We observe reality from a point denied by our species (and cultural, and individual) makeup, our observations can only be made through representations, and representations always both add to and subtract from what they represent.
The idea of a skillful desire may sound a little off beat, but a mature mind intuitively pursues the desires it sees as skillful and drops those it perceives as not. As the Buddha explains when discussing Right Mindfulness and appropriate attention, a skillful desire is a way of fabricating a better delusion, one that is helpful to us on our journey towards the other shore. Fundamental to all living beings is the desire for happiness and avoid pain. Every other desire can be seen as a strategy for attaining that happiness. You want a new car, a better job, a sexual partner, or even have the desire for inner peace because you probably think it will make you happy — or at least happier.
There is a new trend in the New Age community to try to attain human divinity or divine humanity. The desire to be a “divine human” comes out of the position of deprivation, poverty, the feeling of lack and limitation, a “contemptible emptiness.” This is the very foundation of dukkha, the feeling that something is missing and if only we that that missing piece we would be happy. It doesn’t work that way. Like all desires this desire employs our power of perception to identify the cause of our lack & limitation. Then we use our powers of creative imagination to conceive a solution to it, “If only I were divine.” The desire to be “something,” anything but what I am, is a common desire guaranteed to create dissatisfaction and emotional pain. It works from the perspective of one not being comfortable in who they are — who they really are — on both the conditional level and the transcendent realm.
Each desire presents a different perception of what’s lacking in our life & gives us a different picture of what the panacea ought be. A desire for a dinner comes from a perception of hunger and puts forward a steak to solve the problem. Other desires may present more complex patterns of hungers or cravings; like the hunger for a romantic relationship, which appeals to a different range of satisfaction. Whatever the desire, if the solution really leads to happiness, the desire can be said to be skillful. If it doesn’t, it’s unskillful. What seems to be a skillful desire in the moment might lead to a false or transitory happiness and bring us even more suffering in the end.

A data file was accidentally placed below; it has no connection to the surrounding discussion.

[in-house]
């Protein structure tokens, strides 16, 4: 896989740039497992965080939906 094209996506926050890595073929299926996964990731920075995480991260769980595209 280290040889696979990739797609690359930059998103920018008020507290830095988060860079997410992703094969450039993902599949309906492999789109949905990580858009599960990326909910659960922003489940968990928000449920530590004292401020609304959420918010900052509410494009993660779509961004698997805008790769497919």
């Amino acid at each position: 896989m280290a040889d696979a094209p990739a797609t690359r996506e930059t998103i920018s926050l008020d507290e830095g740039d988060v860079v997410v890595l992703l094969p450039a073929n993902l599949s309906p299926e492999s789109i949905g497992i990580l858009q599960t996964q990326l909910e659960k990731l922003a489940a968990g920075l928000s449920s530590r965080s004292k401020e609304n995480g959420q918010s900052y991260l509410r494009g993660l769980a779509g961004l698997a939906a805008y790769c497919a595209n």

Some of our most common desires cause suffering in a myriad of ways. Longing for the impossible (not to grow old or die); opportunities requiring unwholesome actions (such as lying or cheating to get ahead) are a couple of examples. Even becoming divine can be disappointing. Even if it doesn’t disappoint, it can’t last forever. When it’s over all that is left are memories, that will only change over time and then fade.
Desires are often conflicting. The desire for a romance can often be in conflict with the desire for inner peace. Our desires know just how to speak to us, persuade us, to argue with us or bully us into submission. Just because a desire is seems to be a skillful one, it may not be as skillful at arguing its case than unskillful ones. The unskillful desires are more stubborn, some even rabid.
We must be wise and learn how to develop strategies to strengthen skillful desires will be more successful in their presentation than the less skillful ones. Desires can be trained to cooperate in the attaining the goal of greater happiness. This is how a mature and healthy mind works: conducting a dialogue not so much between reason and desire as between responsible desires and irresponsible ones. So wisdom starts in learning how to recognize skillful and unskillful desires for what they are.
Age is no measure of wisdom: Samyutta Nikaya 3.1.
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